Do We Need Philosophy of Religion Anymore?

There has been some blogging recently about whether philosophy of religion should still be taught. The recent discussion appears to have been sparked by an interview that a blogger known as the Godless Skeptic conducted with Graham Oppy (Monash) about his recent book, Reinventing Philosophy of Religionin which he objects to the homogeneity of the field, which is composed mainly of Christian theists, and dominated by questions relevant to Christianity (see Helen De Cruz’s study here, which, I would guess, underreports the prevalence of Christianity in the field as a whole).  Atheist author John Loftus then responded to the interview, “calling for an end of the philosophy of religion as a discipline in secular universities.” To this, Matt DeStefano, a PhD student at Arizona, disagreed, arguing that philosophy of religion should not be eliminated, but improved, basing his suggestions on the very interesting article, “Diagnosing Bias in Philosophy of Religion,” by Paul Draper (Purdue) and Ryan Nichols (CSU Fullerton), that appeared in The Monist last year. They write:

The practical importance of philosophy of religion, the intense interest of non-philosophers and students of philosophy in the subject, and the central role that topics in philosophy of religion play in the history of philosophy all strongly suggest that philosophy of religion is a vital part of the discipline of philosophy, worth saving.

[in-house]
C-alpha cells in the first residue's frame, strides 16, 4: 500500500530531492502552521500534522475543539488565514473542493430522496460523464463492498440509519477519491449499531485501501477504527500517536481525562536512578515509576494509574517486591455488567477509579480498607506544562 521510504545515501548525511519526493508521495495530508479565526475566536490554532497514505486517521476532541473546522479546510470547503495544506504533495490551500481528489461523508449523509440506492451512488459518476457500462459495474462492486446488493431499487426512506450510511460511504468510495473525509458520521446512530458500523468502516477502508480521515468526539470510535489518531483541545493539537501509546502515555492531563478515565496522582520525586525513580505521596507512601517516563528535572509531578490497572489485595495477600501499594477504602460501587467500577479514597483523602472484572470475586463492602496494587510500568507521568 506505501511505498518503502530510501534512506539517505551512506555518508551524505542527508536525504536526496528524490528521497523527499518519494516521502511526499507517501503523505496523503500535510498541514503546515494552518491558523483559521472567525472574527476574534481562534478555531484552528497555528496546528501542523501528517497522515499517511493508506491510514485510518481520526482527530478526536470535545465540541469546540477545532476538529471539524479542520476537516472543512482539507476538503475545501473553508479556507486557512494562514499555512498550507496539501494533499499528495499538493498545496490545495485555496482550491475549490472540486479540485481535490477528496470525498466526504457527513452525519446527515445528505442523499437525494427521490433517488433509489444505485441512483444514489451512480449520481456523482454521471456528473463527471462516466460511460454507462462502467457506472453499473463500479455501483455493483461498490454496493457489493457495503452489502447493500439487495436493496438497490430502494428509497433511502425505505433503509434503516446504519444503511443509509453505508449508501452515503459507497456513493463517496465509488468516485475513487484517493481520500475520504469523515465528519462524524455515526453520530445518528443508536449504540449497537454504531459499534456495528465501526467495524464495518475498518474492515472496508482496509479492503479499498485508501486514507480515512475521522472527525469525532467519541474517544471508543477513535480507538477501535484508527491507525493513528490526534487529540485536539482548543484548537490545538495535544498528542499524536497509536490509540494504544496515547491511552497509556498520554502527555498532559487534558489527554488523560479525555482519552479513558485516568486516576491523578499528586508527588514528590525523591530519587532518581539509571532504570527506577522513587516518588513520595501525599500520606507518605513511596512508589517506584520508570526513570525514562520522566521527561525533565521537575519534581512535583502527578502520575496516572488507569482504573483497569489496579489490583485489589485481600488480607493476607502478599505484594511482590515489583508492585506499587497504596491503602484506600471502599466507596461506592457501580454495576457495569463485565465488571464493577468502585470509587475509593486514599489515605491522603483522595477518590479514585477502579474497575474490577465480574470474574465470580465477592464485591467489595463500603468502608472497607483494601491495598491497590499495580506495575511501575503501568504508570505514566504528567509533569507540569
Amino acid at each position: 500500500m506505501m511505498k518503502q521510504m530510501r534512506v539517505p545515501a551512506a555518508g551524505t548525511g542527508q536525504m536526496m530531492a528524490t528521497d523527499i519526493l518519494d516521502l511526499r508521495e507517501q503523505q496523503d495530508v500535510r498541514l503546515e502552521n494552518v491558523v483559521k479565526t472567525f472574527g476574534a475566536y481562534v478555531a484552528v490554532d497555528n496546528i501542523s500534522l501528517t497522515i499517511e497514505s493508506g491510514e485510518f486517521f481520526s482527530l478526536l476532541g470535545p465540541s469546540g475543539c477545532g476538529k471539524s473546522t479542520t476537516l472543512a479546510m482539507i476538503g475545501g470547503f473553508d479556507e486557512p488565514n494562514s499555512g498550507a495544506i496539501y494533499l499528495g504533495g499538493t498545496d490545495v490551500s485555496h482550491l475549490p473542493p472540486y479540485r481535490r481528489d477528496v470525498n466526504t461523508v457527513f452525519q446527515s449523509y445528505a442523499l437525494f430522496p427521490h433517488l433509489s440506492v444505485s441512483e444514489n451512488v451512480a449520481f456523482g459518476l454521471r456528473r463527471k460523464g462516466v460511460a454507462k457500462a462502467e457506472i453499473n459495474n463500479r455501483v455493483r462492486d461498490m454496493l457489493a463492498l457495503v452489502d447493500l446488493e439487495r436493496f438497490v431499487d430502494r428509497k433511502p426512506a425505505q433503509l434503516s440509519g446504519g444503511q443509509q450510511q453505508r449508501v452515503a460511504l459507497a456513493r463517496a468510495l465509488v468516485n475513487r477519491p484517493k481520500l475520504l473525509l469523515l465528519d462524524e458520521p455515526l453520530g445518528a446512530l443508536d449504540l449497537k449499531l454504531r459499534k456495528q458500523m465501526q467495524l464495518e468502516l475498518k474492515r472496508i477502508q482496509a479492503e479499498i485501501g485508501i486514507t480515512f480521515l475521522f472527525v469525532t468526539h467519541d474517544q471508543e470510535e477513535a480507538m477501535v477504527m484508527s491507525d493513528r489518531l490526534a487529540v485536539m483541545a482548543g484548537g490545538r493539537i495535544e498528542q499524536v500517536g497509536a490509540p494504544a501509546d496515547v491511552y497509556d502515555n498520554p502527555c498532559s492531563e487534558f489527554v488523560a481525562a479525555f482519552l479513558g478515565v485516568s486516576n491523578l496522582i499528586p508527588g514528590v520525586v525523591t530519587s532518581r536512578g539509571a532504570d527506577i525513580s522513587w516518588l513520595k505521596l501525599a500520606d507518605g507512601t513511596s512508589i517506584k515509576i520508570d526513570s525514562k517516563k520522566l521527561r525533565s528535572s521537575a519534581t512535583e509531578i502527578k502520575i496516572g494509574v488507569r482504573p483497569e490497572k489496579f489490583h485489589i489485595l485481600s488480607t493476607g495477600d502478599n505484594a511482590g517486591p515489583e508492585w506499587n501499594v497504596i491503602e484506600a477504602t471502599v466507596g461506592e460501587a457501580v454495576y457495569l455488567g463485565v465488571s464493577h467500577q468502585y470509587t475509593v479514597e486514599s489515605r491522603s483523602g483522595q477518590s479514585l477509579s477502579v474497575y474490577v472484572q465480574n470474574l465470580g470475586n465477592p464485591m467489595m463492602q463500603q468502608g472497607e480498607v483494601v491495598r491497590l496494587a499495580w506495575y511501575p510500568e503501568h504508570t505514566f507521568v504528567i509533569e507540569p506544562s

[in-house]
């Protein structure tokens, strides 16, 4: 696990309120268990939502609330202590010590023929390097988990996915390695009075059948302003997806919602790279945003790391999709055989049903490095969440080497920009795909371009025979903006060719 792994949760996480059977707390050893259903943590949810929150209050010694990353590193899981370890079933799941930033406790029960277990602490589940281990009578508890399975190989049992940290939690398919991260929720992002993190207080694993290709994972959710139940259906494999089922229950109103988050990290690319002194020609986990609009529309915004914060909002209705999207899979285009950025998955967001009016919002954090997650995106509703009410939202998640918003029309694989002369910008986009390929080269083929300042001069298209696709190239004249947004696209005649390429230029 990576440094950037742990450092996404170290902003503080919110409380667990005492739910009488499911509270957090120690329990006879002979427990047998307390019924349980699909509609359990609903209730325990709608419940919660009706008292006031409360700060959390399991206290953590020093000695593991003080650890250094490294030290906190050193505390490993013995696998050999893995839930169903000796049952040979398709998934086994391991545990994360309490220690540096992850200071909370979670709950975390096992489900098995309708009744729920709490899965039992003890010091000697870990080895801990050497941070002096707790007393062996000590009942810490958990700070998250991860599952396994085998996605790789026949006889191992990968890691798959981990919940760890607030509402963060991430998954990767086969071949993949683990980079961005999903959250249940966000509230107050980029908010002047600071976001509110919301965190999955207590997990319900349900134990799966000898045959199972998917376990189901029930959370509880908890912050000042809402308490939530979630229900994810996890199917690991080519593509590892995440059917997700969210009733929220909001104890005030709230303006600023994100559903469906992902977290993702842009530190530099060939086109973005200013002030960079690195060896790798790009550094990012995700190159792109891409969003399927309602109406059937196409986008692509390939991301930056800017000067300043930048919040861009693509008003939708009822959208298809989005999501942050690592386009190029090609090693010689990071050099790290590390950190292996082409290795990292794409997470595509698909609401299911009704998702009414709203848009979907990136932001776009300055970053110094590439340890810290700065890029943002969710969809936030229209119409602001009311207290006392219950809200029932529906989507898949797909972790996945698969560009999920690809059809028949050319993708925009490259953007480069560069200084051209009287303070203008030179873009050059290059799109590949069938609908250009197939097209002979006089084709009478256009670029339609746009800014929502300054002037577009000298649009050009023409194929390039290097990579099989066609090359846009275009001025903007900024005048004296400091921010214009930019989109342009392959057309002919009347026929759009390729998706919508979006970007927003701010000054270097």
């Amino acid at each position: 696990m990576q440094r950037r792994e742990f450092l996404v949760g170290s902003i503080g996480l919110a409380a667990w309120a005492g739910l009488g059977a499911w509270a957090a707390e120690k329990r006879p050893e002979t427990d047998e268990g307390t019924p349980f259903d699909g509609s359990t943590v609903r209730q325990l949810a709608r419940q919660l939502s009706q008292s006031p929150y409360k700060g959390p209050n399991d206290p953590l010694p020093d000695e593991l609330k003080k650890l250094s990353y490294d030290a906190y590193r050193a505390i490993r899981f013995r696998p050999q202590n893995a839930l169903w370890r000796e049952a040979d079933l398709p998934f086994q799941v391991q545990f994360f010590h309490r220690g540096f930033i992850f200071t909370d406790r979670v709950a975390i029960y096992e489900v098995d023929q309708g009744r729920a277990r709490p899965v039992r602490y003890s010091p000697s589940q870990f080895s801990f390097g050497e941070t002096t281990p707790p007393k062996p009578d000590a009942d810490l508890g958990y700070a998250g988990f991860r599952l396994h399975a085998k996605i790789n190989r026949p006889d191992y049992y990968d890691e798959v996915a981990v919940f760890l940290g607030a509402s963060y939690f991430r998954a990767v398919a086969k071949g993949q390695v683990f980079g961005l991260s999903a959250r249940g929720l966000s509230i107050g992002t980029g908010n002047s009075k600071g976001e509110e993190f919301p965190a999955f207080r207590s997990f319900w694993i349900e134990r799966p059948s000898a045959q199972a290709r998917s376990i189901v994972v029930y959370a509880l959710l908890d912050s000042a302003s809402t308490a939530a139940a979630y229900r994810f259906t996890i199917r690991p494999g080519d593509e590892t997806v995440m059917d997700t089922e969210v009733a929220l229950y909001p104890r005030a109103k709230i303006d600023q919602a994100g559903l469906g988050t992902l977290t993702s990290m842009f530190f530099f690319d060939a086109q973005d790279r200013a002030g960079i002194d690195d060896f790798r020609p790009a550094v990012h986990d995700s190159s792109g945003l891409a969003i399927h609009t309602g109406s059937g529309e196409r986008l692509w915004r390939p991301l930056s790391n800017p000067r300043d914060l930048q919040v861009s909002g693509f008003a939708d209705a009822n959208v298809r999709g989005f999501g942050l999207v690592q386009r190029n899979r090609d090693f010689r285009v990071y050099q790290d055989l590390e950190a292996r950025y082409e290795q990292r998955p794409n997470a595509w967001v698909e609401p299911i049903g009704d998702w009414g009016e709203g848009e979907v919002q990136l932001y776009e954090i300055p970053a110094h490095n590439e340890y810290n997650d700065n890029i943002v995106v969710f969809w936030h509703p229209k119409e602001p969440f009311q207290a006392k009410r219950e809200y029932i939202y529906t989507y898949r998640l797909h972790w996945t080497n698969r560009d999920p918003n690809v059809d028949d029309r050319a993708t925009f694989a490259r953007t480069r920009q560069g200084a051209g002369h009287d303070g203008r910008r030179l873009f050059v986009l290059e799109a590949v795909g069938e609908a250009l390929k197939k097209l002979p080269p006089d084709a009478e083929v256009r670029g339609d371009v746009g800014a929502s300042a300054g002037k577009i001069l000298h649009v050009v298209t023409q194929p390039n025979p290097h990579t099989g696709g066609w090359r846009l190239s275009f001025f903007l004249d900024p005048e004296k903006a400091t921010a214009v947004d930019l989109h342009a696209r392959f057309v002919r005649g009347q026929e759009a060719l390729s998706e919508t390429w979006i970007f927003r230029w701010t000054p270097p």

That seems correct, even if atheism seems correct, too. Of course, there is the question of whether philosophy of religion can be saved. The main worry seems to be that it is a cover for Christian apologetics, owing to entrenched social factors and biases. I personally do not know enough about the field to know whether that is a fair characterization. For a few reasons, it is not a sociologically surprising fact that most philosophy of religion in the West today is conducted by Christian theists. But it is certainly philosophically surprising (bordering on philosophically suspect) that, of all the possible options for religious belief (which include not just actual religions), only a narrow slice of them are taken seriously by philosophers of religion. I invite others to chime in here, particularly those working in or more familiar with philosophy of religion.

UPDATE: The site, Philosophy of Religion, has a series of guest posts taking up the question “What is philosophy of religion?” Thanks to Paul Draper for pointing this out in the comments.

UPDATE (7/30/14): From a gem of a comment by John Schellenberg: “Atheism, as I see it, therefore marks not the end of philosophy of religion but is something more like its beginning. Of course, if one is suffering from such common afflictions as the assumption that there are no real intellectual options in this realm other than traditional theism and metaphysical naturalism, or the virus that subtly turns one’s mind from a love of truth to an activist orientation, then one cannot be expected to make much sense of this. But philosophy is supposed to deliver us from such afflictions.”

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